News analysis: Who pays for childcare?

Proposals for a new government-funded childcare scheme have fuelled a debate about the future of childcare vouchers.

The National Childcare Contribution Scheme (NCCS), suggested in February by the Social Market Foundation (SMF) in its report A better beginning: Easing the cost of childcare, would allow working parents to borrow money from the government for childcare costs. This would be repayable in monthly instalments from parents’ gross income, based on the UK Student Loans Company model.

Ryan Shorthouse, researcher at SMF and author of the report, said: “We are seeing reduced public support for childcare through the reduction in the support available through the childcare element of the working tax credit (from 80% to 70% of overall costs, as of April 2011) and the fact that the value of the tax exemption on employer-supported childcare vouchers has been frozen since 2006.”

The Childcare costs survey 2012, published by the Daycare Trust and Computershare Voucher Services last month, found that childcare costs have risen by nearly 6% over the past year, while average pay has increased by only 0.3% during the same period. Shorthouse added: “That [reduction in] public support, combined with the rising costs of childcare, often above inflation, meant the amount parents are having to pay out of their own pocket for childcare is rising quite substantially.”

Paul Bartlett, managing director at Grass Roots and a member of the Childcare Voucher Providers Association, added: “The high point for childcare vouchers was 2005-06. The value of childcare vouchers has eroded since then.”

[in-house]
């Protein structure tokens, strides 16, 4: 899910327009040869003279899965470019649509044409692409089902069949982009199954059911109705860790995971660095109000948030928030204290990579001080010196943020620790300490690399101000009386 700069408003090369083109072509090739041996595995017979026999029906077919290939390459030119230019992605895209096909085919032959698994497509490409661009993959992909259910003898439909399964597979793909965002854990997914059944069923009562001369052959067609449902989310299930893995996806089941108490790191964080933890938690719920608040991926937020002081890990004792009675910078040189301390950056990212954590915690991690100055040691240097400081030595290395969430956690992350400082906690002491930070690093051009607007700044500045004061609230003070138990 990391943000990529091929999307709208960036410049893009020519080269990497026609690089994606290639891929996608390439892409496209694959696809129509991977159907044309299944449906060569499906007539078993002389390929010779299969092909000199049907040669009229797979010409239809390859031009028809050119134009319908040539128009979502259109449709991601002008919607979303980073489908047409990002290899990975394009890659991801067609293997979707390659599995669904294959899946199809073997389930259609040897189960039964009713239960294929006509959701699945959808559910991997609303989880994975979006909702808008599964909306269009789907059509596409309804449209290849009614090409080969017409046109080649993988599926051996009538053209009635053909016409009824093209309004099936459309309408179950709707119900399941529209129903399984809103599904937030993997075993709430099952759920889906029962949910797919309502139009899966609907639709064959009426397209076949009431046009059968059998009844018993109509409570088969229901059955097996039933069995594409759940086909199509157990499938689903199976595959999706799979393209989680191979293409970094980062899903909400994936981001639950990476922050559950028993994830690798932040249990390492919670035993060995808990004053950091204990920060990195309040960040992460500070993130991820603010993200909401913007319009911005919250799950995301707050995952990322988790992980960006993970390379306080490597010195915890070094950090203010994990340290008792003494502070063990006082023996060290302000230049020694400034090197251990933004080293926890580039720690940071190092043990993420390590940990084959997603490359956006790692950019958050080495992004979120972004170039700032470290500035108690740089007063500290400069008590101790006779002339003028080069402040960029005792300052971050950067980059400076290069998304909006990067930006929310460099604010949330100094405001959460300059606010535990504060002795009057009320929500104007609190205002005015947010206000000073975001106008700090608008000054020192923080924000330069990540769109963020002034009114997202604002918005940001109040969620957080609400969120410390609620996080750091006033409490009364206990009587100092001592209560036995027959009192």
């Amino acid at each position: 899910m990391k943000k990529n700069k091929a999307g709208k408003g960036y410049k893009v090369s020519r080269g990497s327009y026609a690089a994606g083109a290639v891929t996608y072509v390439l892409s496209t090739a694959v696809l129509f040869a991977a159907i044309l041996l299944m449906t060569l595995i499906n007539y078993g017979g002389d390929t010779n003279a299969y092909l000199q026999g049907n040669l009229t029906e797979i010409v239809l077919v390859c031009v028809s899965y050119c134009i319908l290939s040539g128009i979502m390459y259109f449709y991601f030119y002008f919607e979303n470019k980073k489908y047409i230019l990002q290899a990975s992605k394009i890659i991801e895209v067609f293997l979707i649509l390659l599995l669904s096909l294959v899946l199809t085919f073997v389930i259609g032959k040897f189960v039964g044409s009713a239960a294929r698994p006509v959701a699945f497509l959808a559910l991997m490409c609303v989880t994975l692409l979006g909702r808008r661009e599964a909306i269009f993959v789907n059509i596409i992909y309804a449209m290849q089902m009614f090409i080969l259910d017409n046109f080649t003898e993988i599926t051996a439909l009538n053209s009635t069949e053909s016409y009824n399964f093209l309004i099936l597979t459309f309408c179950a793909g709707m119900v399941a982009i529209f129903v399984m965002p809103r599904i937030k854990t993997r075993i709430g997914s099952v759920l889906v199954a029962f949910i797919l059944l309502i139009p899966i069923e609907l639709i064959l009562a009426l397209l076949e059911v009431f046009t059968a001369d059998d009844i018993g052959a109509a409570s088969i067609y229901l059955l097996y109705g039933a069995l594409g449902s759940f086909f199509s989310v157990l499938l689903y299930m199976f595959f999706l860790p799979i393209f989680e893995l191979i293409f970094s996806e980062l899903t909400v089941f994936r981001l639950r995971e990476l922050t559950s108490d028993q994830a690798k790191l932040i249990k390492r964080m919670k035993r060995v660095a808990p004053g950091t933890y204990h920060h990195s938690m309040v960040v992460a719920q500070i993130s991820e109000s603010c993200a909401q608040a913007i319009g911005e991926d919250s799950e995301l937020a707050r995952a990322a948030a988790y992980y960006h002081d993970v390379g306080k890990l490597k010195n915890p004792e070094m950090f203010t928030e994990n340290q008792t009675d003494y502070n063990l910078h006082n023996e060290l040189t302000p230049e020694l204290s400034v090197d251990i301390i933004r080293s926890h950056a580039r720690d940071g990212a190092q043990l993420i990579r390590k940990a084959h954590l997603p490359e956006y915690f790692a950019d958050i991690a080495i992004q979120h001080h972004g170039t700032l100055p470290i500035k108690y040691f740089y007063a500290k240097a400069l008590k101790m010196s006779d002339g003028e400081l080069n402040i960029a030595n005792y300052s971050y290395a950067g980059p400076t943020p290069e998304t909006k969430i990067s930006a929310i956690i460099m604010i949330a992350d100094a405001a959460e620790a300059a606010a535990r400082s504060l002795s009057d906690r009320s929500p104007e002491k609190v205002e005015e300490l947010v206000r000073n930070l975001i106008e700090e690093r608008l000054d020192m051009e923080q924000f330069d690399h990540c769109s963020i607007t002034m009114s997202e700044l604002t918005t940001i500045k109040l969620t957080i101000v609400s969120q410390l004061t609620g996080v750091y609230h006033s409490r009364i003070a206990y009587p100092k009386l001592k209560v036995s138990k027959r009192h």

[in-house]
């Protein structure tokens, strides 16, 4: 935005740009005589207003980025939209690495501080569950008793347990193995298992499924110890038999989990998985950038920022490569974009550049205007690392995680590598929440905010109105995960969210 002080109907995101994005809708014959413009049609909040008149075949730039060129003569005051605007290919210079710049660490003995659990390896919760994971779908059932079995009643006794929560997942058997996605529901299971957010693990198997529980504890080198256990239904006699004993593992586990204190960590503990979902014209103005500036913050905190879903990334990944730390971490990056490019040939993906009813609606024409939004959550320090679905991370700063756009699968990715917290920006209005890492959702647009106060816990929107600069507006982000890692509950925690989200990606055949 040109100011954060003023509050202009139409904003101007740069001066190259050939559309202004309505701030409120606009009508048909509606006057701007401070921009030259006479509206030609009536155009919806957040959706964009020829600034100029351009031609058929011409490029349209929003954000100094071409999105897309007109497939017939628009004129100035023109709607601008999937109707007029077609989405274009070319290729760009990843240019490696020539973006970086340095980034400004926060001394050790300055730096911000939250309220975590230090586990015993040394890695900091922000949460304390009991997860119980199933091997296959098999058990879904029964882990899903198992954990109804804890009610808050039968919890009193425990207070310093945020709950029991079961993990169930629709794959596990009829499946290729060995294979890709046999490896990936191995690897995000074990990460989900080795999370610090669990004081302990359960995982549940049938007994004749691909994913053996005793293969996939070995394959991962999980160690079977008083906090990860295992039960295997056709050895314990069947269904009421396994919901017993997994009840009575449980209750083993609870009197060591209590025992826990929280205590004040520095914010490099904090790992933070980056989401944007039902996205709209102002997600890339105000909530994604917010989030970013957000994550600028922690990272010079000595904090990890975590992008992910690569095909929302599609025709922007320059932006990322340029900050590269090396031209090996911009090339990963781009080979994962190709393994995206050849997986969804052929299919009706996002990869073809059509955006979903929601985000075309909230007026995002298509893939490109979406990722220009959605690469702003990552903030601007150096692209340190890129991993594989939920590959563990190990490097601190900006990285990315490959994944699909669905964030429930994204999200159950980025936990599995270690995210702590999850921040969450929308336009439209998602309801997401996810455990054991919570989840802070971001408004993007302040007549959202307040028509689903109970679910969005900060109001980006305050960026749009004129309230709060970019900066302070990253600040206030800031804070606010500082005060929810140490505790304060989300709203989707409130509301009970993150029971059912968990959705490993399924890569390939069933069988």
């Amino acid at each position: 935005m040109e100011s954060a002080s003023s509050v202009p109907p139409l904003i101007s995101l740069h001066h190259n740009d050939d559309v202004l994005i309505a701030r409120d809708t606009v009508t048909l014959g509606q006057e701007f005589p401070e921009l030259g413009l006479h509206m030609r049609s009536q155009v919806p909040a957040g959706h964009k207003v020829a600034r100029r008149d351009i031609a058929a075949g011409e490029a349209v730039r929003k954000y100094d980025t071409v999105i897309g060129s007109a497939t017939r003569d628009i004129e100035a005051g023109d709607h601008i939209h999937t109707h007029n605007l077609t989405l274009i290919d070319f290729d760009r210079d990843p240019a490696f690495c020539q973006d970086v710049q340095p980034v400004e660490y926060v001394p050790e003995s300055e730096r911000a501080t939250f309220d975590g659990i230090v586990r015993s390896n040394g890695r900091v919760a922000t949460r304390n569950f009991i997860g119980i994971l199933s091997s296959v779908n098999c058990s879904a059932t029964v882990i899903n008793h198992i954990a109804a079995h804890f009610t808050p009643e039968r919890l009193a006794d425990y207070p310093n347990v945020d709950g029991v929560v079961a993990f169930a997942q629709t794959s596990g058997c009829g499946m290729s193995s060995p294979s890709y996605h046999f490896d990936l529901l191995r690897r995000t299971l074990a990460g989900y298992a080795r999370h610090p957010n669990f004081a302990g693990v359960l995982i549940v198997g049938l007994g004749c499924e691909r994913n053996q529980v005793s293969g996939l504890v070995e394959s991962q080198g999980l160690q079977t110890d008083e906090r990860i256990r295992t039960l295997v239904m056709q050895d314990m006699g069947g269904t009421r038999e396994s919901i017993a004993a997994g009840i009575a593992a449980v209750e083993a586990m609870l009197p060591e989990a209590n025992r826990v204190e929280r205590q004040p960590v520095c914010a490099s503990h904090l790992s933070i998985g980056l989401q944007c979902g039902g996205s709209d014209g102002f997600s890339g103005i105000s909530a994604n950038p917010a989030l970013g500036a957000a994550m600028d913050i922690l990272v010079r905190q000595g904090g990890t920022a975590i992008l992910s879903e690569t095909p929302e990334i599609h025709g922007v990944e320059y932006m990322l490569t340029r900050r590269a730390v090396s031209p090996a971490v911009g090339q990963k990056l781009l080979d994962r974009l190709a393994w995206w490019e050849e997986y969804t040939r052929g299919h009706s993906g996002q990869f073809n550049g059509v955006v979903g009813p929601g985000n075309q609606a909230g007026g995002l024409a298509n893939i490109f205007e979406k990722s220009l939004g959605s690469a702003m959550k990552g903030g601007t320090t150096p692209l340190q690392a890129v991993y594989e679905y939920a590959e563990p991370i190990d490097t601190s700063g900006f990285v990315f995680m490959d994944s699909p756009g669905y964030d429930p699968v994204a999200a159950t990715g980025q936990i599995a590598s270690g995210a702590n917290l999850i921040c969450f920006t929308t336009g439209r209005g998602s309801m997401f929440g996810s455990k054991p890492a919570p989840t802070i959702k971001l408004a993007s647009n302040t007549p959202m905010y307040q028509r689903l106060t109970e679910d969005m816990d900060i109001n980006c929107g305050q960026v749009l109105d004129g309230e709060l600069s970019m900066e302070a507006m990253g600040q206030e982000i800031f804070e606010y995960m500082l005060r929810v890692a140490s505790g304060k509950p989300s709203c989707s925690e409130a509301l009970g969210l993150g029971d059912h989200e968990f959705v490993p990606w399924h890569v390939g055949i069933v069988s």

But, the SMF’s proposed NCCS could encourage working parents further into debt, said Iain McMath, managing director at Sodexo Motivation Solutions. “The risk is, we are getting them into a cycle,” he said. “It seems to be creating a whole negative population of parents who are just mounting up more and more debt. We are trying to steer people down a certain route, which conforms to our historic experience, rather than saying: ‘can we reinvent something’?”

Elizabeth Gardiner, head of policy at Working Families, added: “There is no evidence to suggest the scheme will bring down the cost of childcare, improve quality or make childcare more flexible. It simply addresses the how-do-we-pay-for-the-rising-cost question. In answer, it suggests adding to the personal debt of already struggling families.”

Instead of increasing debt, other forms of childcare funding should be looked at, including increasing the tax-free limit on childcare vouchers, said Bartlett. “Just in keeping track with inflation, this should be around £75 a week for basic-rate taxpayers, rather than the £55 it is now.” Another option would be for the government to encourage employers to create more flexible working opportunities for staff. McMath added: “It is about allowing employees to work when it is convenient to them, so they can be flexible about picking their kids up, work later, or work from home. It would be a better way to protect families than encouraging them into more debt.”

As part of its report, the SMF also conducted a survey which found that 50% of respondents thought the NCCS would be a good idea. Shorthouse added: “The increase in demand that will be triggered by this scheme will improve the childcare market and the provision on offer. It is a virtuous circle, in a certain respect.”

Read more about childcare voucher schemes and benefits for working parents